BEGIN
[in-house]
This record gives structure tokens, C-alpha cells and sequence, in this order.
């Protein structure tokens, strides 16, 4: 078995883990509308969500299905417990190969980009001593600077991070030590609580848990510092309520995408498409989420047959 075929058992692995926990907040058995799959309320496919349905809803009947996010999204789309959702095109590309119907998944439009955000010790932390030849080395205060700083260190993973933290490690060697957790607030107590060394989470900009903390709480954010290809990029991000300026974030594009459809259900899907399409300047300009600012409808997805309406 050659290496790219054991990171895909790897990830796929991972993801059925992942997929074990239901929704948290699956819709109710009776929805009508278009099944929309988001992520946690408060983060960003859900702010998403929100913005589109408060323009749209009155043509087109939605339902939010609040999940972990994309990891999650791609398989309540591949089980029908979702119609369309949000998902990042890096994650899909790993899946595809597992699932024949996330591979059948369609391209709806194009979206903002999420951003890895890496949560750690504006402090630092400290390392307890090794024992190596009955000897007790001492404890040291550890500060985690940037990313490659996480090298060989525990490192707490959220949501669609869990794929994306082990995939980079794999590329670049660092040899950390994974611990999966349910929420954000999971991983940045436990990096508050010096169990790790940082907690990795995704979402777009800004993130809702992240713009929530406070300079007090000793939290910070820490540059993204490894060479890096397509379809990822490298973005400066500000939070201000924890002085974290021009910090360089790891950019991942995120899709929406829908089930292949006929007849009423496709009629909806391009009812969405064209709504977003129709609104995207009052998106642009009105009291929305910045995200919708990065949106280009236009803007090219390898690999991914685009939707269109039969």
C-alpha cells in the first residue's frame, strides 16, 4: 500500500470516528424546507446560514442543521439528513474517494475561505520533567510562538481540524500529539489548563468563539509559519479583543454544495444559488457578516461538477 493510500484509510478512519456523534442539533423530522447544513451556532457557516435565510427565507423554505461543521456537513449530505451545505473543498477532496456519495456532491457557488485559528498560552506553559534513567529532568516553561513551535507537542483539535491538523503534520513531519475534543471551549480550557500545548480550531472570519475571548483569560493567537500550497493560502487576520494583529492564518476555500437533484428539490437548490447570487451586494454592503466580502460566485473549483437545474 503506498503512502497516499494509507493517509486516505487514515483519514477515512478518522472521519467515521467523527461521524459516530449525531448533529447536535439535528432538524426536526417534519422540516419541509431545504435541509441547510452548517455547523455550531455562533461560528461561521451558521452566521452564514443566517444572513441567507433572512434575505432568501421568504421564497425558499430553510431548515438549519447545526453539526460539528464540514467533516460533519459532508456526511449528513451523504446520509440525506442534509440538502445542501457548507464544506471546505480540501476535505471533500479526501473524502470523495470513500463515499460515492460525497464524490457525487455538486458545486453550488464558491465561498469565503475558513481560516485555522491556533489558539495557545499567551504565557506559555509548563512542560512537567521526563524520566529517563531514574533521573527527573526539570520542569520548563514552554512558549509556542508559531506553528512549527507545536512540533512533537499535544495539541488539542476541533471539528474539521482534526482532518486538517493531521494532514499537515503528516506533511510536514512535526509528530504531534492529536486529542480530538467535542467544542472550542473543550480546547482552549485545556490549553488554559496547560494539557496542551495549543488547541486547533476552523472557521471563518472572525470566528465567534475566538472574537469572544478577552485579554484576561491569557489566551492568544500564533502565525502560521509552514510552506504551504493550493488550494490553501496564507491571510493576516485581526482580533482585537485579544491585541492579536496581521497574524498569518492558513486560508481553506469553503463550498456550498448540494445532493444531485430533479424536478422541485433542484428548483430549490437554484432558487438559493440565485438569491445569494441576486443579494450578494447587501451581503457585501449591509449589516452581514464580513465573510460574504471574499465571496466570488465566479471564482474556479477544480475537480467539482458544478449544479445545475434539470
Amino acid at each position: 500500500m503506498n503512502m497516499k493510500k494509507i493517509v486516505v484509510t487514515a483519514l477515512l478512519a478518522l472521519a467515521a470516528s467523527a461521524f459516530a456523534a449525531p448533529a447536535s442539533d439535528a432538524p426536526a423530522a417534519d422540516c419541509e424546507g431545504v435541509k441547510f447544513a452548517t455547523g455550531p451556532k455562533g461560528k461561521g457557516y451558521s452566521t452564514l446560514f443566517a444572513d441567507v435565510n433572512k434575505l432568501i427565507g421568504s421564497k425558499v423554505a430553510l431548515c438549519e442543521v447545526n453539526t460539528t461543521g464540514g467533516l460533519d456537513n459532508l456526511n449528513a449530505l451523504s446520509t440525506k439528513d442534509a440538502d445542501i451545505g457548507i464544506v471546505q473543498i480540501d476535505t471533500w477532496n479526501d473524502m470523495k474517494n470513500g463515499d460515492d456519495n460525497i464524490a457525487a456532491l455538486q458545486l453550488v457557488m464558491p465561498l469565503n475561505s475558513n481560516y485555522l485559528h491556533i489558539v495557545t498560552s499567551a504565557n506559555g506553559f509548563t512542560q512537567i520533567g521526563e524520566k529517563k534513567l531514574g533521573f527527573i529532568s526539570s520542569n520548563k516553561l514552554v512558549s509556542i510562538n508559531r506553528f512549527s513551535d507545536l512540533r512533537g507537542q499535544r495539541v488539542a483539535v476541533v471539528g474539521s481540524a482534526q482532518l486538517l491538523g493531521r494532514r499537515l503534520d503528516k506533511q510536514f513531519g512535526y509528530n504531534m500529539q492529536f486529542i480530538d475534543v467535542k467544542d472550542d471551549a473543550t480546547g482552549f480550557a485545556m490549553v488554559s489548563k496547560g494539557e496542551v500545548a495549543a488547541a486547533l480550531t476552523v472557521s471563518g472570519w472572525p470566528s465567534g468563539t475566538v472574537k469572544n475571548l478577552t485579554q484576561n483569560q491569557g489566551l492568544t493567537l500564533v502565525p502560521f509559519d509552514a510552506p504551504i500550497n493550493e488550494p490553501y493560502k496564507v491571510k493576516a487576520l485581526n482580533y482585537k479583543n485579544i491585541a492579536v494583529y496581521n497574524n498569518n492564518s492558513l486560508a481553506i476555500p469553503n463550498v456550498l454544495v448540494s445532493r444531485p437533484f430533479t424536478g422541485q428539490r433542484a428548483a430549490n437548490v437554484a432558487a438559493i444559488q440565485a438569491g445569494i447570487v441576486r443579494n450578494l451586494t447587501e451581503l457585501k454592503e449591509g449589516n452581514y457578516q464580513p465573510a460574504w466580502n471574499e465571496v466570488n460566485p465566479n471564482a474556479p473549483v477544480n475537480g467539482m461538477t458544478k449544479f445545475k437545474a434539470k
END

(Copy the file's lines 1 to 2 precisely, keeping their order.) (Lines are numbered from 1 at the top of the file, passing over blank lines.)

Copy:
[in-house]
This record gives structure tokens, C-alpha cells and sequence, in this order.